Then I couldn't remember how to change the remote mode on the 900 to CLS and it wailed away in full power, optical trigger for about half my shots. This just blew out half the models' faces and was not particularly flattering.

Finally, as I was shooting, I realized that at least one of the flashes was not triggering. Sometimes it was the 800 and sometimes it was the 900. I had forgotten that CLS is a 'line-of-sight' triggering optical system and not an RF triggering method like the Pocket Wizards. I was using the D700's built in flash to control the CLS as well as provide a little bit of fill light. As I moved around shooting not paying attention to where I was relative to the two strobes, I frequently had the built-in flash pointed away from at least one of the flashes. Check out this shot, where the fill flash did not fire to the one following, where it did:

HPS Motorcycle Shoot (3)

HPS Motorcycle Shoot (2)

In the end, the laws of probability worked in my favor: I fired off enough frames that I was able to catch a handful of acceptable images:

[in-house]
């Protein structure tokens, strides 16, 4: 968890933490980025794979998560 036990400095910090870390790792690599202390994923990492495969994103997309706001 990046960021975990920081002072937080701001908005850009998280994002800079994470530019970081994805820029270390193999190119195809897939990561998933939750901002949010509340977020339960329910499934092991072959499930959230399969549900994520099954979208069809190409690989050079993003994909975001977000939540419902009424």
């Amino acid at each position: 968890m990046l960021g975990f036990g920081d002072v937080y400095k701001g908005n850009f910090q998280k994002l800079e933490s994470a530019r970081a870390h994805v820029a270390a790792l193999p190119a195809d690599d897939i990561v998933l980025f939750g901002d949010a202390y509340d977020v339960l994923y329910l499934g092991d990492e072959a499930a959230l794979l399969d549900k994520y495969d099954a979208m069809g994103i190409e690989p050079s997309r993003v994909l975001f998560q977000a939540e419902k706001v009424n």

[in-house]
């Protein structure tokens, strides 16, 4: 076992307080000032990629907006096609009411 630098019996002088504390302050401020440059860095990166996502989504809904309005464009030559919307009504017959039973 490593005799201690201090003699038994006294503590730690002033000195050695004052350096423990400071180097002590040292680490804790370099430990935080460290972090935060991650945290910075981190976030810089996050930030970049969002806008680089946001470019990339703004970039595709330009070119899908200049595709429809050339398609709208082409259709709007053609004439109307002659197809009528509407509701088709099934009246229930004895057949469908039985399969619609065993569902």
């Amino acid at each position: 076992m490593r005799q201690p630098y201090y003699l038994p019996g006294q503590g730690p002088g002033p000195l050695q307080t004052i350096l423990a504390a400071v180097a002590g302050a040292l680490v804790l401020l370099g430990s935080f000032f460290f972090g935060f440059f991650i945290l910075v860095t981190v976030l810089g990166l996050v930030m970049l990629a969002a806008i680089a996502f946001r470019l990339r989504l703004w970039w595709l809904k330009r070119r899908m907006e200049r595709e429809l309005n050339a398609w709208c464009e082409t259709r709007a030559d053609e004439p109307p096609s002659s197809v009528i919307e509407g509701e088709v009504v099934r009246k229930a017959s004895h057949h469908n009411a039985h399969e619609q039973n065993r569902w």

Created with Admarket's flickrSLiDR.


Sunday, 14 June 2009

Sanity Check

Ripped (4)A few years ago, when I was still using Kodak's Easyshare Gallery, I did a little study to compare what I thought were my best photographs against what 20 of my friends thought were my best photographs. I was very surprised at the difference in opinions. Now that I am using Flickr, I am able to do this little study when ever I want. So I just did.

As of this morning, I have had 93,447 views on my images on Flickr and this image is the #1 favourite of all my Flickr visitors. The "top 10" of all my Flickr visitors is this set: